What Most Companies Miss About Customer Lifetime Value #clv #customermanagement

For managers and marketers alike, the power to calculate what customers might be worth is alluring.

That’s what makes customer lifetime value (CLV) so popular in so many industries. CLV brings both quantitative rigor and long-term perspective to customer acquisition and relationships. “Rather than thinking about how you can acquire a lot of customers and how cheaply you can do so,” one marketing guide observes , “CLV helps you think about how to optimize your acquisition spending for maximum value rather than minimum cost.”

By imposing economic discipline , ruthlessly prioritizing segmentation, retention, and monetization, the metric assures future customer profitability is top of mind.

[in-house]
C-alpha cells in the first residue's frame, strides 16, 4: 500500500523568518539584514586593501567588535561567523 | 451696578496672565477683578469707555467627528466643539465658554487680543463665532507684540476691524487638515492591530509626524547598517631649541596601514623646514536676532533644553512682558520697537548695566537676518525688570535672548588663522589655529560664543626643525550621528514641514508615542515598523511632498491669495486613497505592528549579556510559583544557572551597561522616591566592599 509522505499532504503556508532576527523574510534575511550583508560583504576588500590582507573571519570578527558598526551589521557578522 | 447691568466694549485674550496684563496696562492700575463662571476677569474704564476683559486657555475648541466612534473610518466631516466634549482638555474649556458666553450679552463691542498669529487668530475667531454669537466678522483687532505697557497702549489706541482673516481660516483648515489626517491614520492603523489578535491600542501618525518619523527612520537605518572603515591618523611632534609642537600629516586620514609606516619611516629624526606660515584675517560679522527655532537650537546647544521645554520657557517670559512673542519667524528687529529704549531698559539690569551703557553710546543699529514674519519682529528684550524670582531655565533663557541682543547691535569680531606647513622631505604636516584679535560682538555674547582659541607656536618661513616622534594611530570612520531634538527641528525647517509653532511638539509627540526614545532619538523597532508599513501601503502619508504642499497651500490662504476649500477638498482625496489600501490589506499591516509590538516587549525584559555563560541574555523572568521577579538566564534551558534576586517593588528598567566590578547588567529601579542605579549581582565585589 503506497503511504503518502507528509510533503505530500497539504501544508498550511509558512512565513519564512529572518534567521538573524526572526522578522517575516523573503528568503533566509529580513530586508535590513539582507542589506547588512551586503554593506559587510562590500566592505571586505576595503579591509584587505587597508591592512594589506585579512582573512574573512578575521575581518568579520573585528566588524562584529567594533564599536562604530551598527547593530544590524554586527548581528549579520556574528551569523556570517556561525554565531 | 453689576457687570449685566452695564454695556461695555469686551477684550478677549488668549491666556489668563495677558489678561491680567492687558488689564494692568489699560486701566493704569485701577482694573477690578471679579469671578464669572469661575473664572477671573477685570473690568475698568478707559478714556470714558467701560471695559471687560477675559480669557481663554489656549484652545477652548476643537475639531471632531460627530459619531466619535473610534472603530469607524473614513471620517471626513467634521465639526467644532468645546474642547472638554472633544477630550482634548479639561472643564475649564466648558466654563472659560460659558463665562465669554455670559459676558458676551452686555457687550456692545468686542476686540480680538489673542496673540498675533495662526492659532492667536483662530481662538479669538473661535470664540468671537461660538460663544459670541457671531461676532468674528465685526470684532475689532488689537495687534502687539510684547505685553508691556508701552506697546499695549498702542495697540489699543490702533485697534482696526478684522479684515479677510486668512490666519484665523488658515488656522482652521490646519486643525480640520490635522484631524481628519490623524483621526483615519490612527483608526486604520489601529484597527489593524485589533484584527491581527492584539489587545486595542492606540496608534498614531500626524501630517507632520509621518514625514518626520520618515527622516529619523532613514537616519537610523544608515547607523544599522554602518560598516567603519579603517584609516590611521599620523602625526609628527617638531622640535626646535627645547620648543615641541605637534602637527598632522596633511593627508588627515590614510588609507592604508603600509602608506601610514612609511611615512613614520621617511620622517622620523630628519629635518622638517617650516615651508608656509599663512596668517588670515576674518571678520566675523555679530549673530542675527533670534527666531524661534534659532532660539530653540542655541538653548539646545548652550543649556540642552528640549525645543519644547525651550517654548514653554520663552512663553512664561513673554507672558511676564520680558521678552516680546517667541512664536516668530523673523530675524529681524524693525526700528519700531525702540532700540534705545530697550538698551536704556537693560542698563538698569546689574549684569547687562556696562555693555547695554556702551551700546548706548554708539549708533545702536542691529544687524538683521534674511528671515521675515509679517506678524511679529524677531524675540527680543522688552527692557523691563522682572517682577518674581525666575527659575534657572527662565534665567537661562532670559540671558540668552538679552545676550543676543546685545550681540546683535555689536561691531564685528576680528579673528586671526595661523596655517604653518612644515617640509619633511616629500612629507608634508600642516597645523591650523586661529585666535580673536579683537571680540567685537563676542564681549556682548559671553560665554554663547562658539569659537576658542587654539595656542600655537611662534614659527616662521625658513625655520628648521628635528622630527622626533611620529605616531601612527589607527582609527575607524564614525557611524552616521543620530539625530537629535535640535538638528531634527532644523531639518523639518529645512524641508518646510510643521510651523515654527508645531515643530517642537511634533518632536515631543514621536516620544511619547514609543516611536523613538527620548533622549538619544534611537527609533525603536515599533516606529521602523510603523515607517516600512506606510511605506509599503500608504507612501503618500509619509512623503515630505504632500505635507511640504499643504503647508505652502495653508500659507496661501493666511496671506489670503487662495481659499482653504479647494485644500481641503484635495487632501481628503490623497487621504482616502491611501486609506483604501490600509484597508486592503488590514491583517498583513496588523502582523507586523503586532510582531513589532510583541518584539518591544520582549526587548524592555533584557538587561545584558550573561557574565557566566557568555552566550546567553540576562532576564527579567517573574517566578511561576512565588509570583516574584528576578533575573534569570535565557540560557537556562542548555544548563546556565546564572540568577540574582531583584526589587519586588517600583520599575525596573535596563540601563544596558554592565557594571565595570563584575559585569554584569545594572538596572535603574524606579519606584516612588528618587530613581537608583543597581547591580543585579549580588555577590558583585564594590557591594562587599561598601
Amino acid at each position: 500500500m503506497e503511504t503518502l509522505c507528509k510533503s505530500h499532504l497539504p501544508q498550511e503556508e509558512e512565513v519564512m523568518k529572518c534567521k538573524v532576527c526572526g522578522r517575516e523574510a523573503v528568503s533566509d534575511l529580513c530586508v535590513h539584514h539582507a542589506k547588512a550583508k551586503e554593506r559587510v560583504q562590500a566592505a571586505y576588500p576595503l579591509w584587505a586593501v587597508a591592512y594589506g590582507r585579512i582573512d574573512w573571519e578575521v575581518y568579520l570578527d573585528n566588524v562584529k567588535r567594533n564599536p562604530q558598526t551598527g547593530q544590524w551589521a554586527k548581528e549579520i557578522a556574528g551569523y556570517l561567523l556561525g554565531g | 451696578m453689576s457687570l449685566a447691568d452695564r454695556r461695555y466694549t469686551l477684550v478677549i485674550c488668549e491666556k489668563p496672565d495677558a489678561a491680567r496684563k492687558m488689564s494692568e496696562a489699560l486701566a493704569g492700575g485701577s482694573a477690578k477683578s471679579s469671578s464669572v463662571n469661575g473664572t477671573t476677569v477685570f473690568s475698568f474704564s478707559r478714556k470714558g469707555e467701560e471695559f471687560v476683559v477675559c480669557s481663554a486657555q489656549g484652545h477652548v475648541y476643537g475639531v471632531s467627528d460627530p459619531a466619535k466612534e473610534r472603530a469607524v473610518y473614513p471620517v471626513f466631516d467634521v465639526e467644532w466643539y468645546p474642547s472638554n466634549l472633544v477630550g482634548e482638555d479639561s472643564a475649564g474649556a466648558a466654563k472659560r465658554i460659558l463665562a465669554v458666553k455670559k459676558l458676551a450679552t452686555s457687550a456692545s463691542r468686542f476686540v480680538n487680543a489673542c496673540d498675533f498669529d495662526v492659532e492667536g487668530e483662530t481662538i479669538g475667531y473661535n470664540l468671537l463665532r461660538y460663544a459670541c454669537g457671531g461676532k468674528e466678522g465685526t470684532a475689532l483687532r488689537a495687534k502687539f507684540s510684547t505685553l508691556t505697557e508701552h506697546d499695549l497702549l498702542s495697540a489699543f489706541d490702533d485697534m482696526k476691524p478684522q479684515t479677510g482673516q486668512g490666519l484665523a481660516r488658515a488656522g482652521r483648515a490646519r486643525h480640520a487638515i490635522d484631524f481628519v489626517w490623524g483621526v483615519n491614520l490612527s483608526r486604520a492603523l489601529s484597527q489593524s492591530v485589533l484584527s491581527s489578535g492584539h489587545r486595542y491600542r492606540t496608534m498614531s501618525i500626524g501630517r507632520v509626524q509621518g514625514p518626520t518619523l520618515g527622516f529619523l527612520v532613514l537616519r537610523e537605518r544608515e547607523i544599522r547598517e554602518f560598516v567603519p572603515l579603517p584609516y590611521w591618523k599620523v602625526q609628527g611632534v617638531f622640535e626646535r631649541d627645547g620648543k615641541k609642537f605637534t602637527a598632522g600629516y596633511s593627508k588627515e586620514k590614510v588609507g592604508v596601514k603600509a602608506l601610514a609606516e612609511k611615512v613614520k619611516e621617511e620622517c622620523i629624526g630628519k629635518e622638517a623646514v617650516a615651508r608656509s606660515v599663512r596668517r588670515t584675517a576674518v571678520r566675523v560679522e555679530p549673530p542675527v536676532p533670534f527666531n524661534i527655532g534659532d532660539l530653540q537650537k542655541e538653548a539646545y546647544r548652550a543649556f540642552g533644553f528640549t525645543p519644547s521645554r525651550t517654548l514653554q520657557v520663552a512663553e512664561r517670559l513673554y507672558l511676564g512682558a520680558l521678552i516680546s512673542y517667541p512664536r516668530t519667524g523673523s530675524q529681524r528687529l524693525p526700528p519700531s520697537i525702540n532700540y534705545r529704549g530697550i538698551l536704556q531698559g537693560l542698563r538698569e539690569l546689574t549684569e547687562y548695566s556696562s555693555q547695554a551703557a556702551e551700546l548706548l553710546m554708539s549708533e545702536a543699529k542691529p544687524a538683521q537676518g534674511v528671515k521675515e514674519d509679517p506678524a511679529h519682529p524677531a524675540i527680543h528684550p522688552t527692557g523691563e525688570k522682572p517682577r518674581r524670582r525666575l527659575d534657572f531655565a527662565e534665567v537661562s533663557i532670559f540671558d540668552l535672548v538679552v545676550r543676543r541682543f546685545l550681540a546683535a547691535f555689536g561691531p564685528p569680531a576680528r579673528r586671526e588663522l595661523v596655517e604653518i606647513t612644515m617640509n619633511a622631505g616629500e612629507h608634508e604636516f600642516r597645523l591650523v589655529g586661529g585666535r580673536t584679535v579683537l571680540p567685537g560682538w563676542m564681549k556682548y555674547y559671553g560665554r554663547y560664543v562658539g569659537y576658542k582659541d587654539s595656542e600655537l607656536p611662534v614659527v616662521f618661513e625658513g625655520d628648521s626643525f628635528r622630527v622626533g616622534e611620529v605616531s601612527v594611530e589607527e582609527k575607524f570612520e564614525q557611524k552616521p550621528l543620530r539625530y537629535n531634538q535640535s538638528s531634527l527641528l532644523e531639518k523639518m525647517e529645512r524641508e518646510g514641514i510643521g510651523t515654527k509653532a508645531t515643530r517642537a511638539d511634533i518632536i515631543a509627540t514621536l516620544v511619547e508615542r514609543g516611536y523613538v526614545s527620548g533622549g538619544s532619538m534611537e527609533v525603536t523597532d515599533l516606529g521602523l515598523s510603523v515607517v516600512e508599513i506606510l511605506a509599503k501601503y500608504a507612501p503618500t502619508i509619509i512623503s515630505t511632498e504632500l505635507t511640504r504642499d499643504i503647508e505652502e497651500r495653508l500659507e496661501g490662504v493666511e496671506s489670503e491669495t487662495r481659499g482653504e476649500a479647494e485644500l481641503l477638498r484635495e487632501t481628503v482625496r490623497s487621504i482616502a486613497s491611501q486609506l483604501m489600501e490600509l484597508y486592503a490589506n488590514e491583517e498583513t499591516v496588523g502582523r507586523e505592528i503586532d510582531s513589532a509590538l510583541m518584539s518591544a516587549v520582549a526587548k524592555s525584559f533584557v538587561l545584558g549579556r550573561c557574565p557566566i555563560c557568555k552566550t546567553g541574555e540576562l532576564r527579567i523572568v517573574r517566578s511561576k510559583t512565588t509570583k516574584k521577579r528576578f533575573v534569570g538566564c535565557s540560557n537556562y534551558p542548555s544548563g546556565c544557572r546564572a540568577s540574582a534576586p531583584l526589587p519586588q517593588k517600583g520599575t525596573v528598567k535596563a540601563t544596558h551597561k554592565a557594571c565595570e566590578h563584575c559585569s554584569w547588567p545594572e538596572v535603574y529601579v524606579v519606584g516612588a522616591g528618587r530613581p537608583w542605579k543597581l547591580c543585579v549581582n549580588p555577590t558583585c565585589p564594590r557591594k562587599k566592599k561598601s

Read all  What Most Companies Miss About Customer Lifetime Value

My point of view: In this age of digital marketing, disruption and new business models and platforms understanding how to drive customer life time value is central to the success of any organization. Imperative for  any marketing manager and, for that matter, any manager concerned with growing the value of the customer base.

Customer Loyalty Is Overrated #customerservice

The answer, we believe, is rooted in some serious misperceptions about the nature of competitive advantage. Much new thinking in strategy argues that the fast pace of change in modern business (perhaps nowhere more obvious than in the app world) means no competitive advantage is sustainable, so companies must continually update their business models, strategies, and communications to respond in real time to the explosion of choice that ever more sophisticated consumers now face. To keep your customers—and to attract new ones—you need to remain relevant and superior. Hence Instagram was doing exactly what it was supposed to do: changing proactively.